Why The Canadian Dollar Continues To Fall

Includes: FXC
by: Andrew Sachais


The Bank of Canada slashed its benchmark rate to 0.75% in January.

Falling oil prices created an environment of slowing inflation measures, as well as economic uncertainty.

As U.S. and Canadian monetary policies diverge in 2015, the Canadian currency could fall further.

The Canadian dollar continues to decline as the Bank of Canada unexpectedly cut its benchmark interest rate in January to better accommodate falling oil prices. CurrencyShares Canadian Dollar Trust (NYSE:FXC) is down close to 14% since July, as is seen in the chart below.

On Wednesday, the Bank of Canada slashed its benchmark interest rate, leading to a steep decline in the Canadian dollar. At the BoC Interest Rate Decision in January, the central bank cut its benchmark rate by 25 basis points from 1%, to 0.75%. Market participants had expected the BoC to leave its rate at 1%. The Canadian benchmark rate had held steady at 1% since 2010, as is seen in the chart below. The drastic fall in oil prices over the last few months has led to uncertainty for Canada's economic future, making a rate cut appropriate in policymakers' eyes.

"The oil price shock is occurring against a backdrop of solid and more broadly-based growth in Canada in recent quarters. Outside the energy sector, we are beginning to see the anticipated sequence of increased foreign demand, stronger exports, improved business confidence and investment, and employment growth.

However, there is considerable uncertainty about the speed with which this sequence will evolve and how it will be affected by the drop in oil prices. Business investment in the energy-producing sector will decline. Canada's weaker terms of trade will have an adverse impact on incomes and wealth, reducing domestic demand growth," according to a report by Trading Economics.

Data provided by Trading Economics

Over the last 15 years, new technology has led to increased production of oil in both the U.S. and Canada, pushing global supplies higher, as well as prices lower. As Canada began producing more oil, its economy became more reliant on the commodity for revenue, as well as its increased composition of government revenue. In 2000, oil production in Canada was less than 2 million barrels per day. Now in 2015, however, oil production has nearly doubled to 4 million barrels, increasing Canada's reliance on the commodity for export and consumption.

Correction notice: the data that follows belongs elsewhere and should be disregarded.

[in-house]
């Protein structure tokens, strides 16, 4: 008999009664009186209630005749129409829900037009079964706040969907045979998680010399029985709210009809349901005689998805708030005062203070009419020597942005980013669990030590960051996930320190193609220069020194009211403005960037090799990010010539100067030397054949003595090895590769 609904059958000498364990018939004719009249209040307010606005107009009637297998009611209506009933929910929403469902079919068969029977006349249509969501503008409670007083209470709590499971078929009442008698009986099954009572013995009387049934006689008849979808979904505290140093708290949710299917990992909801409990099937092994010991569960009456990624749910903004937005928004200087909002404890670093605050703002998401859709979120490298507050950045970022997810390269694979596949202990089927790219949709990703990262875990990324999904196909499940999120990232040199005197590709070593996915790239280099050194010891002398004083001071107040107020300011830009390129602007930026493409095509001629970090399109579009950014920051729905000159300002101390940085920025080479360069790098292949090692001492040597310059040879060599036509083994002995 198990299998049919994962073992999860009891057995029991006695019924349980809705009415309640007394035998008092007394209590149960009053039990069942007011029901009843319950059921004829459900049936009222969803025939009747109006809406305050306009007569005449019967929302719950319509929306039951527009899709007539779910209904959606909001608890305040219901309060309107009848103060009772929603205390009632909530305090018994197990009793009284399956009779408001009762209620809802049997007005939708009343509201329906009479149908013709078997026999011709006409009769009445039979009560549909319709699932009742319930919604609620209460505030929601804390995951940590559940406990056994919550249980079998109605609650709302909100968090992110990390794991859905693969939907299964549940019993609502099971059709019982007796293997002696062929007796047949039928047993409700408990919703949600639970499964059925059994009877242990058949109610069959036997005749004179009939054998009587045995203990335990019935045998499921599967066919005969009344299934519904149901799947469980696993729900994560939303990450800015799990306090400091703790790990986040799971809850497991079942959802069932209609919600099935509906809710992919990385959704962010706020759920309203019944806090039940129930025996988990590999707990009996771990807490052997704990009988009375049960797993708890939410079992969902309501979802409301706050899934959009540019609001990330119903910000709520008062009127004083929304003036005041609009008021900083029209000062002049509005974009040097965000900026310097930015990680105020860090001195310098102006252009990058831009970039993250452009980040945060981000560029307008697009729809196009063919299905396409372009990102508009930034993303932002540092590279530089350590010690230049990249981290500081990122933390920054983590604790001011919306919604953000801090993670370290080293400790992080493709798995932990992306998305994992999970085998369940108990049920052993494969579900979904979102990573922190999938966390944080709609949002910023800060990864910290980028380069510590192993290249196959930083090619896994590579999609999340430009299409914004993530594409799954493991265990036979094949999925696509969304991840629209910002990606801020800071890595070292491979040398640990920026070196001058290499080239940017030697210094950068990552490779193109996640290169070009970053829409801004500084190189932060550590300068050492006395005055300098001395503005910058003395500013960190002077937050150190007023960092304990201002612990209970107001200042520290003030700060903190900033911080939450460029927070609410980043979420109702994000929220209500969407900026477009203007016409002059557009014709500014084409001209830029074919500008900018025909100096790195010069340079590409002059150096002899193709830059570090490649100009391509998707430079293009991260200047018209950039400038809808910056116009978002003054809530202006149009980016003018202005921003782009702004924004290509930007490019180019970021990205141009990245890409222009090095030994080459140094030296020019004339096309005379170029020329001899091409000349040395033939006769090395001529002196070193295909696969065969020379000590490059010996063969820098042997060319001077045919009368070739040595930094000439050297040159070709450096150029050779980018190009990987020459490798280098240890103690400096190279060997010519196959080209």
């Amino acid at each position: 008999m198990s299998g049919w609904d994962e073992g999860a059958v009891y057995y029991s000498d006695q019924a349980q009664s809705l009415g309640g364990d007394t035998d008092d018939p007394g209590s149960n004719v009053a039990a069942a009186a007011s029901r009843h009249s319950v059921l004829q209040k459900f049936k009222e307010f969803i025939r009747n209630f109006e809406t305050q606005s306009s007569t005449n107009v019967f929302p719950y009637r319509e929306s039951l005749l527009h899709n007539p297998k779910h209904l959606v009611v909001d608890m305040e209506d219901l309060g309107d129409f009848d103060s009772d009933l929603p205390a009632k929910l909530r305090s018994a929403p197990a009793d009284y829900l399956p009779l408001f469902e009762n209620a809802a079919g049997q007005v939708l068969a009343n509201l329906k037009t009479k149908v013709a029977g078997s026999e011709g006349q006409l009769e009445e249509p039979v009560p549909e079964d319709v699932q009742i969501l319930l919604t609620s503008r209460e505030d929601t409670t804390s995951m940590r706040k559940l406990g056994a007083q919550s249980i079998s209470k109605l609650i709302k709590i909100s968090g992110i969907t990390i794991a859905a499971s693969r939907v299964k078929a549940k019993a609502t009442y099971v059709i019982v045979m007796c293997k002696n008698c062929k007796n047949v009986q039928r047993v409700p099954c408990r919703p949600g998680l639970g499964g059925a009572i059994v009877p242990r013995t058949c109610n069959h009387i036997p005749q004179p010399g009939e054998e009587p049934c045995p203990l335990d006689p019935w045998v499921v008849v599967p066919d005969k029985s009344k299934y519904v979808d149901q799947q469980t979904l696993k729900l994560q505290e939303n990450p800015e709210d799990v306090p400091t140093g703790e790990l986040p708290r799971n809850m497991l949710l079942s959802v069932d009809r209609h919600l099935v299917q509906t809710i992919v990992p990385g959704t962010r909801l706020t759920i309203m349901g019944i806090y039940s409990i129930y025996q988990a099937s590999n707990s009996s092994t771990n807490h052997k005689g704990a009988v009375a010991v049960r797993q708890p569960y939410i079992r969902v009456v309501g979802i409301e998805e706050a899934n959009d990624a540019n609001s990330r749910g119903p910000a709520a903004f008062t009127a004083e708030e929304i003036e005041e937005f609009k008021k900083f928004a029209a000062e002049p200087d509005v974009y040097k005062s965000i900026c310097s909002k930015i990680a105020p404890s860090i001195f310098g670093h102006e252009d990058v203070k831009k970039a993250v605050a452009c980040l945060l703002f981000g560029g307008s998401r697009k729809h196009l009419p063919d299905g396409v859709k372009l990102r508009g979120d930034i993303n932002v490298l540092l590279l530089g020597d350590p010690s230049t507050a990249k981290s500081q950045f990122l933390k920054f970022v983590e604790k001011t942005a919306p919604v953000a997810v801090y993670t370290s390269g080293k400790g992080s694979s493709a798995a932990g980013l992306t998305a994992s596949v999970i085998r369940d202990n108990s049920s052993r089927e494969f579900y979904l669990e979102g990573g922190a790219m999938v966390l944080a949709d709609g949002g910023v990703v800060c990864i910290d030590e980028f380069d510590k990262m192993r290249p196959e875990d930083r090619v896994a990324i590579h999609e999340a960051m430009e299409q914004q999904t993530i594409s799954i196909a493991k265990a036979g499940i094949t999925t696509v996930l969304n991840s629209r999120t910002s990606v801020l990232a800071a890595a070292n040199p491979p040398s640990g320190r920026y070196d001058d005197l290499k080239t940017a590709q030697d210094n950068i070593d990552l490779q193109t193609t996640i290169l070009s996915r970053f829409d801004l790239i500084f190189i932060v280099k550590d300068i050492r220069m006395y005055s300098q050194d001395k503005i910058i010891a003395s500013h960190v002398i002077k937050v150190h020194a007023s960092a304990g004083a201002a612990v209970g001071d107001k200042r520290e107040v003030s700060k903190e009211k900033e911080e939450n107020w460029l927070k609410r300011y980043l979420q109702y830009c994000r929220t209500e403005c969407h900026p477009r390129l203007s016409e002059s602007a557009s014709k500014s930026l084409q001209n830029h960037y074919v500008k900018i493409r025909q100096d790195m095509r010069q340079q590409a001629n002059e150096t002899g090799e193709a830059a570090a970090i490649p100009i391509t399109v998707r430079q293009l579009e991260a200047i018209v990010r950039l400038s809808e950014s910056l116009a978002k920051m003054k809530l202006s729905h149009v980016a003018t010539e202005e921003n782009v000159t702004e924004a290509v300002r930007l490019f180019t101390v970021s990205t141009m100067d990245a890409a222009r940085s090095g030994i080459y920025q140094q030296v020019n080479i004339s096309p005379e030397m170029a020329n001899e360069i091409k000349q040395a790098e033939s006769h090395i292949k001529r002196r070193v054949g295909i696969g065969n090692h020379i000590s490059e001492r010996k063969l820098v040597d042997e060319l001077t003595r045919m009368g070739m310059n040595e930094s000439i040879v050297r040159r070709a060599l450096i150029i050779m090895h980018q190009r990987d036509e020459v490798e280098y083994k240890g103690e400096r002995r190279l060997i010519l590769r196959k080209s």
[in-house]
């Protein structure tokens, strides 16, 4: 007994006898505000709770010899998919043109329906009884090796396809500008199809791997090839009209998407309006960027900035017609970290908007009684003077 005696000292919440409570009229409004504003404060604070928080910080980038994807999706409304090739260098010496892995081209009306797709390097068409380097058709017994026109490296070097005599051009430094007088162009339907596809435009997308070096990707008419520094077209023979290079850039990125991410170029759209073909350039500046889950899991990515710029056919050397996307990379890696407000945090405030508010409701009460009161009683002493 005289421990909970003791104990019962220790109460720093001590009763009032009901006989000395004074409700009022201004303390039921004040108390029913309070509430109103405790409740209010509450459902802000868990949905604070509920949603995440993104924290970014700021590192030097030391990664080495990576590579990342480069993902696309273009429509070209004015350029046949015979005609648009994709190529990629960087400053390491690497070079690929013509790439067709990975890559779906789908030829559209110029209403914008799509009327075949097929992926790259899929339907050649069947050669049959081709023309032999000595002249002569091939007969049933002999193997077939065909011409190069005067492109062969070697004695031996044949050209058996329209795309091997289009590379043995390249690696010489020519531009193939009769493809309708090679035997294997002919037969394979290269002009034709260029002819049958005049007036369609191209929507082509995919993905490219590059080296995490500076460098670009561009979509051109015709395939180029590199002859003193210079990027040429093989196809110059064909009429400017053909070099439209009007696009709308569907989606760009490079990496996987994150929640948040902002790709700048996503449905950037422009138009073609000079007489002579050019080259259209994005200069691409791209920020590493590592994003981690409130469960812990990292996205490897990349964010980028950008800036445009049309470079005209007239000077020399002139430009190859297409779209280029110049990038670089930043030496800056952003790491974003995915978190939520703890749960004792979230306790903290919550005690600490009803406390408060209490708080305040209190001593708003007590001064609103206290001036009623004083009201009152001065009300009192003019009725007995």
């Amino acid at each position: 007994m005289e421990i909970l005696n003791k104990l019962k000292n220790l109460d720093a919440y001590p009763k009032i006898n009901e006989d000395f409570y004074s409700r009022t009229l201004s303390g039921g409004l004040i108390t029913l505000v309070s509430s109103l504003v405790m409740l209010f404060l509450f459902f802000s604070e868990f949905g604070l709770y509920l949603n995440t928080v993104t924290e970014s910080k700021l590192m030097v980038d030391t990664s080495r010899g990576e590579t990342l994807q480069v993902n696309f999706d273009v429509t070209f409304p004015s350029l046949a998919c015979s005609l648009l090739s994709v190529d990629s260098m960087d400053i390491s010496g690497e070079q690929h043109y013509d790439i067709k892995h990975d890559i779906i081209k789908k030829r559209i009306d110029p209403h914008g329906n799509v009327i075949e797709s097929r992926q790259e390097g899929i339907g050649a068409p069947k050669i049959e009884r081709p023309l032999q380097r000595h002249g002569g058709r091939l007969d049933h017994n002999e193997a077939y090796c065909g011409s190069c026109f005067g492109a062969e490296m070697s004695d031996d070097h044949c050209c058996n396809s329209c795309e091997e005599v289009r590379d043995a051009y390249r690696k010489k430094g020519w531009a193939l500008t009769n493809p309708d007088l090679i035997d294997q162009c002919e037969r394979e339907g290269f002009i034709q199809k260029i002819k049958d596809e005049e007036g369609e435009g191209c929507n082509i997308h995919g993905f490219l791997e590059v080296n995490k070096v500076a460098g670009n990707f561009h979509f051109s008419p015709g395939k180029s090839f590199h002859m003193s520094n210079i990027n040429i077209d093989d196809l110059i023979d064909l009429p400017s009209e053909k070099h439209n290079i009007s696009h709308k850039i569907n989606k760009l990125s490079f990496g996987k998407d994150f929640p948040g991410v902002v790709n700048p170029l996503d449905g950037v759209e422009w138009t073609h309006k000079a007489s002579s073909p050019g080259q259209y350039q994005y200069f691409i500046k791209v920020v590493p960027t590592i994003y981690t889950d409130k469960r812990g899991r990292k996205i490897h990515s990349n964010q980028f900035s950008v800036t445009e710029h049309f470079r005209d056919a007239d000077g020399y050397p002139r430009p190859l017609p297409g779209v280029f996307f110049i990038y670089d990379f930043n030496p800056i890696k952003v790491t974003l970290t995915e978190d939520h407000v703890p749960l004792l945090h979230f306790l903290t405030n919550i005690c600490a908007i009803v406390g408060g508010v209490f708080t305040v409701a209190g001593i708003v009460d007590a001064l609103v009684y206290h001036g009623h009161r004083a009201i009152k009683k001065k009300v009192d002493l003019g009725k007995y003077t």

Data provided by Trading Economics

Moreover, as the price of oil has fallen in recent months, so have inflation measures, allowing the BoC to cut rates to induce higher prices across the economy. In November, the inflation figure grew at an annual pace of 2.0%, below the previous month's reading of 2.4%, as well as missing estimates for 2.2%. While inflation did accelerate higher during the first half of 2014, the figure topped out after energy prices began declining.

"Transportation costs fell 0.2% in the 12 months to November, following a 1.1% rise in October. This decline was almost entirely attributable to lower gasoline prices [-5.9% in the 12 months to November, after rising 0.6% in the previous month]," according to Trading Economics.

As falling oil prices lower inflation measures, as well as create economic uncertainty in Canada, its central bank felt justified in cutting interest rates. This led selling pressure to mount on the Canadian dollar, and with the Federal Reserve expected to further tighten monetary policy in 2015, the Canadian currency could continue on its downtrend.

Data provided by Trading Economics

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The author wrote this article themselves, and it expresses their own opinions. The author is not receiving compensation for it (other than from Seeking Alpha). The author has no business relationship with any company whose stock is mentioned in this article.